Tuesday, December 10, 2013

High Quality Entropy

This is a (relatively) short post that I’ve been meaning to write for a while.  A recent Ars Technica story (and the resulting HN discussion) prompted me to finally sit down and write this.

I’ve been aware of software defined radios for quite some time.  The entire concept seemed very cool (especially because I’ve always been interested in radio).  Unfortunately they were also somewhat expensive.

The RTL-SDR series of dongles changed all of that.  For less than $20 you could enter the exciting world of software defined radio - using GNURadio and other programs to apply open source and programming to radio.  It’s all very cool stuff but I struggled to find a practical application.  Then I found rtl_entropy.

This time last year you would never hear words like “encryption”, “cryptography”, and “entropy” on news broadcasts like CNN.  Then Edward Snowden starting revealing the reach of the National Security Agency’s various programs and since then we’ve been bombarded with a new revelation on an almost weekly basis.

Ideas that would have seemed crazy and paranoid just a year ago now seem remarkably likely.  Backdoors in closed source programs.  Submarines tapping undersea cables.  Data collection on a massive scale.  Tampering of hardware by various state agencies (the NSA and counterparts in China, for example).

Just today Ars Technica posted a story about the FreeBSD developers no longer explicitly trusting hardware RNG modules from Intel (RDRAND) and Via (padlock).  Note that I say explicitly because unlike Linux (which has always mixed all available sources of entropy) FreeBSD uses one hardware source explicitly.  With all of the questions surrounding the (potential) involvement of the NSA in these designs this probably wasn’t the best idea.  In FreeBSD 10 that’s going to change.

However, RDRAND and padlock were always very good (supposedly) sources for LOTS of entropy.  With their use being called into question, what are we to do for applications that require large amounts of available system entropy but are (hopefully) free from tampering and yet readily available?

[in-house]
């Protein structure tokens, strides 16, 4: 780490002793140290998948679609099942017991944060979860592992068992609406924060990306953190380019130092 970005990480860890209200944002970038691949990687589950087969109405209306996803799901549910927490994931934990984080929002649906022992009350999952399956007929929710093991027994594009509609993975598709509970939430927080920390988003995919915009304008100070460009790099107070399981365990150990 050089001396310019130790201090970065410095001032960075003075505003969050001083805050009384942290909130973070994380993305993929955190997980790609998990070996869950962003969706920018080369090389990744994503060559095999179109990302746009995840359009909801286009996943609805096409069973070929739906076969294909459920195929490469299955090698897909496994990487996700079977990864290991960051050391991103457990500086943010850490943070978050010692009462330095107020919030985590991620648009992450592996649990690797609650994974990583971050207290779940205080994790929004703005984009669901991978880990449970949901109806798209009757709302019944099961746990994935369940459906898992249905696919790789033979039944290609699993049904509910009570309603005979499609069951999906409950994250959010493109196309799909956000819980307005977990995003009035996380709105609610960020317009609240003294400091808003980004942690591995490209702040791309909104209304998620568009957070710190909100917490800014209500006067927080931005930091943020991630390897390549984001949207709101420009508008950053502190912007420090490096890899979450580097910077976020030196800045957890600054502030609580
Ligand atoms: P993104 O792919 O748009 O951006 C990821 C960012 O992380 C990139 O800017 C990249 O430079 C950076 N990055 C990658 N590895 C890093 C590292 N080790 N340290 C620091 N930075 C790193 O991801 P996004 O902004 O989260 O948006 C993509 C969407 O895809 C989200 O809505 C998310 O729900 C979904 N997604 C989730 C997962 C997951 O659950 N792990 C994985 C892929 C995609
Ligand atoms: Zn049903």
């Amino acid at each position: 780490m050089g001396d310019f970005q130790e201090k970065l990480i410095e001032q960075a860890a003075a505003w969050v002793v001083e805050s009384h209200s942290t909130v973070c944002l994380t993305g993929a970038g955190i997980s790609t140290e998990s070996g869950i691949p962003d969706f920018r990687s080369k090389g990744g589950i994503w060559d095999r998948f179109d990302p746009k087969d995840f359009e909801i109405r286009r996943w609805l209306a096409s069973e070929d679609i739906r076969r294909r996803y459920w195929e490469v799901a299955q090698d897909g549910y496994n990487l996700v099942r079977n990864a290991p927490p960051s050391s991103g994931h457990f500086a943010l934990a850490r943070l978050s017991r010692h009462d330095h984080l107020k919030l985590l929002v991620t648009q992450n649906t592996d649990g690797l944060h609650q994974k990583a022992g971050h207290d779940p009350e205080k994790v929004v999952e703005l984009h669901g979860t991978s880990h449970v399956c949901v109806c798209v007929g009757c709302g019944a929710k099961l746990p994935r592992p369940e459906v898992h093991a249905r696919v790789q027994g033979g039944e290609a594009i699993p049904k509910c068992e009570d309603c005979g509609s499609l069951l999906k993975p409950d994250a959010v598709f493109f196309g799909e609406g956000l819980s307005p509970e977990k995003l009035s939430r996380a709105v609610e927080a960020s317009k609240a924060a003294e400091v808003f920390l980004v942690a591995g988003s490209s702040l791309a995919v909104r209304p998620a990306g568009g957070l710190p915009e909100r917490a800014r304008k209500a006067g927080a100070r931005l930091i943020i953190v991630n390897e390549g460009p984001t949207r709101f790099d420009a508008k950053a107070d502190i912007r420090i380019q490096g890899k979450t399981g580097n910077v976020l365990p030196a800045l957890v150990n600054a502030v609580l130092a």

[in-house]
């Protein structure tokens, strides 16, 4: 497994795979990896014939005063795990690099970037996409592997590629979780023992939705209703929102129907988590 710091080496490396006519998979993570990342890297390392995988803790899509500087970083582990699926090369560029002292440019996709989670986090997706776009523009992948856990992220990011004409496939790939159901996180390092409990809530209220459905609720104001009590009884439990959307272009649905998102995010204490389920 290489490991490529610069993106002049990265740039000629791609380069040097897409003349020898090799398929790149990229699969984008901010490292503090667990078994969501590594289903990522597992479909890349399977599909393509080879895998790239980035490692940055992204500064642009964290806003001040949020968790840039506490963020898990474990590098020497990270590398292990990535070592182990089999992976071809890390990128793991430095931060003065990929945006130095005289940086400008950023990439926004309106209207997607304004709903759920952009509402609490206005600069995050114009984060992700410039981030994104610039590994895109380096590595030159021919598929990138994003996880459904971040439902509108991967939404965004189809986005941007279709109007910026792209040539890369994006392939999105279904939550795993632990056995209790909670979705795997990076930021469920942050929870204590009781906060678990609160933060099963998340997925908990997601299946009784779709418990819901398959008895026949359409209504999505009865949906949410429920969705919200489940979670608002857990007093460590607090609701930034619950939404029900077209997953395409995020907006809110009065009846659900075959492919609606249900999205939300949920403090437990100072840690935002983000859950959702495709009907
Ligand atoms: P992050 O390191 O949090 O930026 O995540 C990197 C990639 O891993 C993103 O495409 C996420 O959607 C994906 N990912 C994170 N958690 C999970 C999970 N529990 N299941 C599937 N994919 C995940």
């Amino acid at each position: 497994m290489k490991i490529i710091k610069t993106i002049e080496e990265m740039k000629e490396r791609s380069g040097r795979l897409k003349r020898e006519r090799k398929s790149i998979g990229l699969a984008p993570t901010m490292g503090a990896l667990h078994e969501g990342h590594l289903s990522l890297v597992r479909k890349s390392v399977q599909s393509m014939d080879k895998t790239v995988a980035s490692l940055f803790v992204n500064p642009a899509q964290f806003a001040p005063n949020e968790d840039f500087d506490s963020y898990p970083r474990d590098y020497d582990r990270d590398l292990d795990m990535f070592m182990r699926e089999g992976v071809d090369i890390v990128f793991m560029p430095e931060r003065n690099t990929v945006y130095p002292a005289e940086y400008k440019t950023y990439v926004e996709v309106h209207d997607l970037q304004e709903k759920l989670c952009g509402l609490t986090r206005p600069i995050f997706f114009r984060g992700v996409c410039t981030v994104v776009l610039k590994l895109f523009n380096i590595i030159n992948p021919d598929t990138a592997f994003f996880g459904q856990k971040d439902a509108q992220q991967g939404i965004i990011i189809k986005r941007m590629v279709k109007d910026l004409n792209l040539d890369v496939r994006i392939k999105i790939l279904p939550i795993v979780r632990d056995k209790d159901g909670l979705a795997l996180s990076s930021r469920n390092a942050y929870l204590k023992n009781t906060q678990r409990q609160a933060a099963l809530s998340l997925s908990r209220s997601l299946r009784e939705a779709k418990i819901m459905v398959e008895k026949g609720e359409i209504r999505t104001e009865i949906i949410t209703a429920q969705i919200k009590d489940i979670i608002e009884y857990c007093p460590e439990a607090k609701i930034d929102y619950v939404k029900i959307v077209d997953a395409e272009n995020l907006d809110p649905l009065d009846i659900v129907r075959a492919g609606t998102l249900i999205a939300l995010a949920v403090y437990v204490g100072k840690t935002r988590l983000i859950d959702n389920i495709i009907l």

That’s where rtl_entropy comes in.  I first found this project back in August.  rtl_entropy uses atmospheric radio noise from an RTL-SDR dongle to generate entropy.  Because the RTL-SDR hardware is able to sample about 3.2 MS/S this translates into about 3.4Mbits/s of entropy.  That’s a lot, especially when you consider what some high price (yet still proprietary and unknown) hardware entropy sources cost.

rtl_entropy is open source and available for inspection.  It runs with cheap, mass-produced radio dongles which are (presumably) difficult to “cook” for this purpose.  As the author states “it samples atmospheric noise, does Von-Neumann debiasing, runs it through the FIPS 140-2 tests, optionally (-e) does Kaminsky debiasing if it passes the FIPS tests, then writes to the output. It can be run as a daemon which by default writes to a FIFO, which can be read by rngd to add entropy to the system pool”.  All of this for less than $20.

When compared to hardware random number generator devices from the Wikipedia table we can see just how revolutionary this is.  With proprietary hardware (and in some cases software), which is still unavailable for inspection, the next cheapest source of high quality entropy is $235 per Mbit/s.  With a $15 RTL-SDR dongle rtl_entropy is about $6 per Mbit/s and the entire software stack is open source.  As said before, it’s also ready to use by just about any Linux system via rngd.

Also, because Linux always mixes the sources of available entropy rtl_entropy can be safely combined with various other mechanisms available - RDRAND, haveged, aed, etc.

I’m proud my company and I have been able to sponsor Paul and his work on rtl_entropy.  This is what open source is all about!